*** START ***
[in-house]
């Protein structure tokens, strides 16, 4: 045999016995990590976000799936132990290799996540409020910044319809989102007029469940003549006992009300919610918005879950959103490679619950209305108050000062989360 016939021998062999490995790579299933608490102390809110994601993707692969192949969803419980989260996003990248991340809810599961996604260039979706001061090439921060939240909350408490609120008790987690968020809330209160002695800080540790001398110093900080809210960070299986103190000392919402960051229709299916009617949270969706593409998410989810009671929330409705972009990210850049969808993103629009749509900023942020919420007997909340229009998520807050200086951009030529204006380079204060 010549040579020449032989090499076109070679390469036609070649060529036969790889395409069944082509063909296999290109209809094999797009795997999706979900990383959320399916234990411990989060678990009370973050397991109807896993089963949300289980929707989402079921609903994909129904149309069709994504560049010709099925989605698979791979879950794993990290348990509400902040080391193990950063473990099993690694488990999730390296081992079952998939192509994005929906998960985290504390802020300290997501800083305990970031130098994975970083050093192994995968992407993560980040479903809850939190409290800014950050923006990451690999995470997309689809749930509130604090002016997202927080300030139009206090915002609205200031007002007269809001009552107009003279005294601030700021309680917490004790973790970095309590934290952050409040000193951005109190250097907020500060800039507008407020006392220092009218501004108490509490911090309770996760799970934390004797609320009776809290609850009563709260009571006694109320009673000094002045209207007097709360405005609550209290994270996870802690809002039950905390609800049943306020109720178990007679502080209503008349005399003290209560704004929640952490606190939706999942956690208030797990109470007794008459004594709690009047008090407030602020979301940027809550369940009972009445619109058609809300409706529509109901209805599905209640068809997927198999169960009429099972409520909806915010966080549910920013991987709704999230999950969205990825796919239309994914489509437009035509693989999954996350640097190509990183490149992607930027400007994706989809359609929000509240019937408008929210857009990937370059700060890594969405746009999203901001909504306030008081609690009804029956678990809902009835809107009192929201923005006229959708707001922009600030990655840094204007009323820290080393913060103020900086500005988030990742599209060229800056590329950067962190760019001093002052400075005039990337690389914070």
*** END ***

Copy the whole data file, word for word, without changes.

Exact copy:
[in-house]
């Protein structure tokens, strides 16, 4: 045999016995990590976000799936132990290799996540409020910044319809989102007029469940003549006992009300919610918005879950959103490679619950209305108050000062989360 016939021998062999490995790579299933608490102390809110994601993707692969192949969803419980989260996003990248991340809810599961996604260039979706001061090439921060939240909350408490609120008790987690968020809330209160002695800080540790001398110093900080809210960070299986103190000392919402960051229709299916009617949270969706593409998410989810009671929330409705972009990210850049969808993103629009749509900023942020919420007997909340229009998520807050200086951009030529204006380079204060 010549040579020449032989090499076109070679390469036609070649060529036969790889395409069944082509063909296999290109209809094999797009795997999706979900990383959320399916234990411990989060678990009370973050397991109807896993089963949300289980929707989402079921609903994909129904149309069709994504560049010709099925989605698979791979879950794993990290348990509400902040080391193990950063473990099993690694488990999730390296081992079952998939192509994005929906998960985290504390802020300290997501800083305990970031130098994975970083050093192994995968992407993560980040479903809850939190409290800014950050923006990451690999995470997309689809749930509130604090002016997202927080300030139009206090915002609205200031007002007269809001009552107009003279005294601030700021309680917490004790973790970095309590934290952050409040000193951005109190250097907020500060800039507008407020006392220092009218501004108490509490911090309770996760799970934390004797609320009776809290609850009563709260009571006694109320009673000094002045209207007097709360405005609550209290994270996870802690809002039950905390609800049943306020109720178990007679502080209503008349005399003290209560704004929640952490606190939706999942956690208030797990109470007794008459004594709690009047008090407030602020979301940027809550369940009972009445619109058609809300409706529509109901209805599905209640068809997927198999169960009429099972409520909806915010966080549910920013991987709704999230999950969205990825796919239309994914489509437009035509693989999954996350640097190509990183490149992607930027400007994706989809359609929000509240019937408008929210857009990937370059700060890594969405746009999203901001909504306030008081609690009804029956678990809902009835809107009192929201923005006229959708707001922009600030990655840094204007009323820290080393913060103020900086500005988030990742599209060229800056590329950067962190760019001093002052400075005039990337690389914070």